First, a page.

| Problem Solving With Big Data

Problem Solving With Big Data

Recently, our CEO Matt Armanino shared how we define ourselves as a national accounting and consulting firm, because having a national presence means that we can serve any client, no matter where they are. Part of our ability to do that comes down to our ability to solve future problems for businesses today.

It’s why we have invested in spaces not normally associated with accounting, such as artificial intelligence (AI) and blockchain. And it’s exactly our breadth of expertise in accounting that makes our investment in technology solutions so important to us.

Earlier this year, we put together a Data & Analytics team made up of data scientists and developers to demystify data for our clients and solve their most pressing accounting problems. Big data is the driving force to help do everything from predicting customer behavior patterns to dashboarding past performance.

The Data & Analytics team has also internalized their charge as problem solvers. No matter the industry or function, they find ways to take big data and simplify it so that it is both actionable and understandable for our staff. The team has nimbly flexed into a wide variety of practice groups, whether it be entire departments like audit or industry specialties like law firms.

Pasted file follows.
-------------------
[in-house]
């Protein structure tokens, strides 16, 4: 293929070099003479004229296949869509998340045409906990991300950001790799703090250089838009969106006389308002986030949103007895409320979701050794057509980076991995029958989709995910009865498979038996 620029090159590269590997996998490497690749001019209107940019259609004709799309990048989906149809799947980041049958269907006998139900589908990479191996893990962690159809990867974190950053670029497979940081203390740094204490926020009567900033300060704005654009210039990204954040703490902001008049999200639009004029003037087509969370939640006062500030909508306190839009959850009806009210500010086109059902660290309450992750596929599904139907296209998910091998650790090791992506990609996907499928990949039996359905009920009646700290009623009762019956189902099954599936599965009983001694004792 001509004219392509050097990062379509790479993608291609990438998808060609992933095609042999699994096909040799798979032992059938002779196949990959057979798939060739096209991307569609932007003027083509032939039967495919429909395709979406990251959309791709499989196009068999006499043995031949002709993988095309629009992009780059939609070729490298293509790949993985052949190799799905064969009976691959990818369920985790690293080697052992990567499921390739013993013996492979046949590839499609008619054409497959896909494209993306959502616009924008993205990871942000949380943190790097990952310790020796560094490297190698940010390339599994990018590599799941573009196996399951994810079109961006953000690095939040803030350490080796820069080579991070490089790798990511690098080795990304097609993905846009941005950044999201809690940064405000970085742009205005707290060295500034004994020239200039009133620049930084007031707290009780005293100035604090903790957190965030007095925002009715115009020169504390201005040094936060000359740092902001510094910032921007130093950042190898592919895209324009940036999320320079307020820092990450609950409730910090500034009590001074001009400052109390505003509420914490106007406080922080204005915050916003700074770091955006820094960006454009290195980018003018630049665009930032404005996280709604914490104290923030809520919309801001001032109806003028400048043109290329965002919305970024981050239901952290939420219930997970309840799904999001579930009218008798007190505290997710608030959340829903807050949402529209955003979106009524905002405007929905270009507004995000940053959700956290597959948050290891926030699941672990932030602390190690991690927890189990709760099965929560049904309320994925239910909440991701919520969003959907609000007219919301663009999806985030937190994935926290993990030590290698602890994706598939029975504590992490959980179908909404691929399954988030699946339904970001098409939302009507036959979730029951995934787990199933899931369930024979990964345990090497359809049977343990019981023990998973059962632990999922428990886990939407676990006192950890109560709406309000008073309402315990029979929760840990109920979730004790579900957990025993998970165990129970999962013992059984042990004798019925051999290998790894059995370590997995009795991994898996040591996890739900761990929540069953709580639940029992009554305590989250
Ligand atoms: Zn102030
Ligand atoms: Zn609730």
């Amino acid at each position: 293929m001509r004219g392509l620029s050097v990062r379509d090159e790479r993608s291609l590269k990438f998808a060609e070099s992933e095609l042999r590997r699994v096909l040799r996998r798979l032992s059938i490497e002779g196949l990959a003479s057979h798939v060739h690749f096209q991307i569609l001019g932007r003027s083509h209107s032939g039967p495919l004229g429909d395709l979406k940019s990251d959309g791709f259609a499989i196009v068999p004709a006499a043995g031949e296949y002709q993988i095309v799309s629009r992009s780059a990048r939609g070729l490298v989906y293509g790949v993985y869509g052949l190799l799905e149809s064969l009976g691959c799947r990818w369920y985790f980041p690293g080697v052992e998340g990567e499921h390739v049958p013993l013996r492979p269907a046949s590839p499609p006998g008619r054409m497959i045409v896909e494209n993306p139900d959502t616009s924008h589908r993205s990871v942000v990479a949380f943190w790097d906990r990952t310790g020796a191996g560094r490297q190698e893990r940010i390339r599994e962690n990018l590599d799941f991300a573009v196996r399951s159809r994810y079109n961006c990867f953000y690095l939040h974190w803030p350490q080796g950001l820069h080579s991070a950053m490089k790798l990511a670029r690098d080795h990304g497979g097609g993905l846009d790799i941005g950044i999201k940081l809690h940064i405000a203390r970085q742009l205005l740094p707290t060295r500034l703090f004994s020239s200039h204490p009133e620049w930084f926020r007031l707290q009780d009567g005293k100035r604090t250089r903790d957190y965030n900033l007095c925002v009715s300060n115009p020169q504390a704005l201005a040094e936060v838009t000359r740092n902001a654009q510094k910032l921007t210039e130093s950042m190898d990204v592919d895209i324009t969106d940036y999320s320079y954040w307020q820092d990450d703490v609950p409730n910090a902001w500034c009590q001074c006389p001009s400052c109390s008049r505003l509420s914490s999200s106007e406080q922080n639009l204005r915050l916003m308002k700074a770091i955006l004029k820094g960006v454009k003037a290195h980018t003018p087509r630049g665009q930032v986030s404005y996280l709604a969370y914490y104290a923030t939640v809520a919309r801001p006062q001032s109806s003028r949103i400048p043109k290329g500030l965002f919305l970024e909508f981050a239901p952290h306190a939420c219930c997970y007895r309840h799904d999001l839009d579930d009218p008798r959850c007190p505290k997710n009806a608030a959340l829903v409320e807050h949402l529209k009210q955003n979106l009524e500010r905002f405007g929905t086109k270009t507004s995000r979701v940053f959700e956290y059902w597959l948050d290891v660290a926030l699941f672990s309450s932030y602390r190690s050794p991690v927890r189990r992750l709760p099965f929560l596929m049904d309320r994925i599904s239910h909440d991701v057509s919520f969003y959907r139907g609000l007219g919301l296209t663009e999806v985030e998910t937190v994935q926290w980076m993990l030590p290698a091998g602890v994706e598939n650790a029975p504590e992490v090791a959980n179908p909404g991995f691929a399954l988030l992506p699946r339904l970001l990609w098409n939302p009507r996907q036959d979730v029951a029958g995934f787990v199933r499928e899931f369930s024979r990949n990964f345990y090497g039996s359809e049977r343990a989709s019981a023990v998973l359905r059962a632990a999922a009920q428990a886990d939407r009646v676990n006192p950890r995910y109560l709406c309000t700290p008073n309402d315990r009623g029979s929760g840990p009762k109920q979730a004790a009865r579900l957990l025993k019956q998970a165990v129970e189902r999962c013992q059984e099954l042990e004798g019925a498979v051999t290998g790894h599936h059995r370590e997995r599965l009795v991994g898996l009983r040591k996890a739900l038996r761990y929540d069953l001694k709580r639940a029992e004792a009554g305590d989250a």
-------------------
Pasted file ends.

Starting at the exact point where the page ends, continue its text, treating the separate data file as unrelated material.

For example, they collaborated with our Forensic Accounting team and AI Lab to create a platform that can ingest and analyze large volumes of complex financial data and quickly detect anomalies. This new Anomaly Detection and Fraud Analytics solution pairs best practices from forensic accounting with the ability to crunch big data and flag suspicious financial information. What would normally take months can be discovered in real time and provide insights that inform decision making.

O.J. Laos, a manager on the Data & Analytics team, shared that their work is all about democratizing data and providing businesses of all sizes with information tools that can empower decision makers.

Of course, data has always been a part of accounting. Data is the dollars and cents of revenue, staff and overhead. But the value the team brings is in the ability to supercharge data by creating tools that can interpret it in a split second.

Think about the insights that could be gained from a dashboard of everything from billable hours to expense management. That’s taking big data and creating a visualization that is easy to consume and understand — basically, a personalized infographic.

Interpreting data in meaningful ways has never been more accessible and so easily available. By constantly investing in new ways to use data, the sky is the limit for what businesses can uncover within their own operations and across industries and markets.

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